A NEW, extended bowel cancer screening programme has now fully rolled out in Dorset meaning the death rate from this disease could drop in the county.

The extended Dorset Bowel Cancer Screening Programme (DBSCP) offers all men and women aged 55 a complimentary one-off bowel scope at all GP practices in Dorset.

Research has shown that people who participate in bowel scope screening will reduce their risk of dying from bowel cancer by a third.

A study by Cancer Research UK suggests that more than 90 per cent of patients will live for more than five years if diagnosed early. The initiative was first introduced at Poole Hospital in 2015 and is the first of its kind in the Wessex region and the second in the south of England.

The programme helps prevent bowel cancer by diagnosing people who have developed bowel polyps and then removing them - stopping the progression of these sometimes cancerous growths.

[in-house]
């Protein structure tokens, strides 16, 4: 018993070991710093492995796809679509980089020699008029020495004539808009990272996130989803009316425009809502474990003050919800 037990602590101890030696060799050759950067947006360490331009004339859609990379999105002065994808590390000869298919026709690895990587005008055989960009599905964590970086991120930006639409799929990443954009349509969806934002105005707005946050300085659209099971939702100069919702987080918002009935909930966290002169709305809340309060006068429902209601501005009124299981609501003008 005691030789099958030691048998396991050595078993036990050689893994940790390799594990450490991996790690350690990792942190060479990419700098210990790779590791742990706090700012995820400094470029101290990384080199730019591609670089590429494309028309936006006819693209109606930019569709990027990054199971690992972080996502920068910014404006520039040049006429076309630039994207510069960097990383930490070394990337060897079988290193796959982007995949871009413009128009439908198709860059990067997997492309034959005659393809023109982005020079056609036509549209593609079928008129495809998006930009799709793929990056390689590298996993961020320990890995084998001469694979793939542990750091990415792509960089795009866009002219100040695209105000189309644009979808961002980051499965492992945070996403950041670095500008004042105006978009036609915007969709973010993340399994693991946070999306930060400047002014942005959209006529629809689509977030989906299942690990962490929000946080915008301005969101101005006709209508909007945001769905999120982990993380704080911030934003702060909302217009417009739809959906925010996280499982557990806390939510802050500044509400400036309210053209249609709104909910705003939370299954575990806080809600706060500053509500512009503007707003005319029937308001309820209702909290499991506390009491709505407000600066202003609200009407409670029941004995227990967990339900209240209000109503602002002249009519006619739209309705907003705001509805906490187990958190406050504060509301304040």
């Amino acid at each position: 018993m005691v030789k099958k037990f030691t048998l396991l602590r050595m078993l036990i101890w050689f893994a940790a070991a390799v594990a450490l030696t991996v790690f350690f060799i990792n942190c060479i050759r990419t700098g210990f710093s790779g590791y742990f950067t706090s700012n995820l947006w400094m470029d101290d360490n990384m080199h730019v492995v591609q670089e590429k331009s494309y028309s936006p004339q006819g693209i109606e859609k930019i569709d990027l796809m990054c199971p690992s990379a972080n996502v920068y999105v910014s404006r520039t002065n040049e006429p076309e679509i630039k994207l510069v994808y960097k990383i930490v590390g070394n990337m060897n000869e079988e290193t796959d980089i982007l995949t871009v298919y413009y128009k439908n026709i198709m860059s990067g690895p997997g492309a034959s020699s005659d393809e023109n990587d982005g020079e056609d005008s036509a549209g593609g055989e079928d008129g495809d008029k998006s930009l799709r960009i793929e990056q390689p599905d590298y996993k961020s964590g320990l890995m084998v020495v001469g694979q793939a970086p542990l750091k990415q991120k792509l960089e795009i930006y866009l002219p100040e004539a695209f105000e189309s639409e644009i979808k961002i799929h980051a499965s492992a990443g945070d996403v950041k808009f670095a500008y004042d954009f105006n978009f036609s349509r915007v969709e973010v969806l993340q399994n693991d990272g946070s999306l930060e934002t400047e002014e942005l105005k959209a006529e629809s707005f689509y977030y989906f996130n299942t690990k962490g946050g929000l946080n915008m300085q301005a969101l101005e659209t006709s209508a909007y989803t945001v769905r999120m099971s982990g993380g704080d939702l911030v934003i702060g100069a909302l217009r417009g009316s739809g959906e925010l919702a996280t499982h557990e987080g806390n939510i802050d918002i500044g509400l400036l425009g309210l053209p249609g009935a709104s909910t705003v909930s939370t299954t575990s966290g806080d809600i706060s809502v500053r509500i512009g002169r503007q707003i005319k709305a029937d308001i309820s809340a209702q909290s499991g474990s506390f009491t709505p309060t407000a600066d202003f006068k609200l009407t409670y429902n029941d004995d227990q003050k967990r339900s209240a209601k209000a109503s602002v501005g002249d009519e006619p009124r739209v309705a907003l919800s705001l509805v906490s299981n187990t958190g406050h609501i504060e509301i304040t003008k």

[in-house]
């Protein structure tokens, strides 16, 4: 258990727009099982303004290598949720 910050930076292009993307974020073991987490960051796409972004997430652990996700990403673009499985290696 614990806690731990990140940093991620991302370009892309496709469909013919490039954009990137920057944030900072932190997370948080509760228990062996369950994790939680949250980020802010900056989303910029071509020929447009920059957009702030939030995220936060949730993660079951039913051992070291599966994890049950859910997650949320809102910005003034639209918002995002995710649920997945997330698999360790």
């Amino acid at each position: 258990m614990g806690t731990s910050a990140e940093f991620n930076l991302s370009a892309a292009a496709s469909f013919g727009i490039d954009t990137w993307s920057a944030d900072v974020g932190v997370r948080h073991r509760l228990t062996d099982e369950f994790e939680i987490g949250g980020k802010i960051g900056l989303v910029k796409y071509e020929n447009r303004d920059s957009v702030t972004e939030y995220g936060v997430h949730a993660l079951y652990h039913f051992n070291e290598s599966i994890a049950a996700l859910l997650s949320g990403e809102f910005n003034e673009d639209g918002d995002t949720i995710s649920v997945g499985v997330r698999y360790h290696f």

The new test compliments the already established DBSCP, in which testing kits are sent out to people aged 60-74 years.

Whilst the programme is based at Poole Hospital, there are satellite screening sites at the Royal Bournemouth and Christchurch hospitals, Dorset County Hospital, Wimborne’s Victoria Hospital, and Swanage Community Hospital.

Programme clinical director Sally Parry said described it as a 'fantastic achievement'.

“We are proud to be one of the first centres in the south of England to have completed the roll out and we’re confident it will have a positive effect," she said.

Every GP practice in the county is linked to the roll out so every person aged 55 in Dorset will have an invitation to have a bowel scope, she said.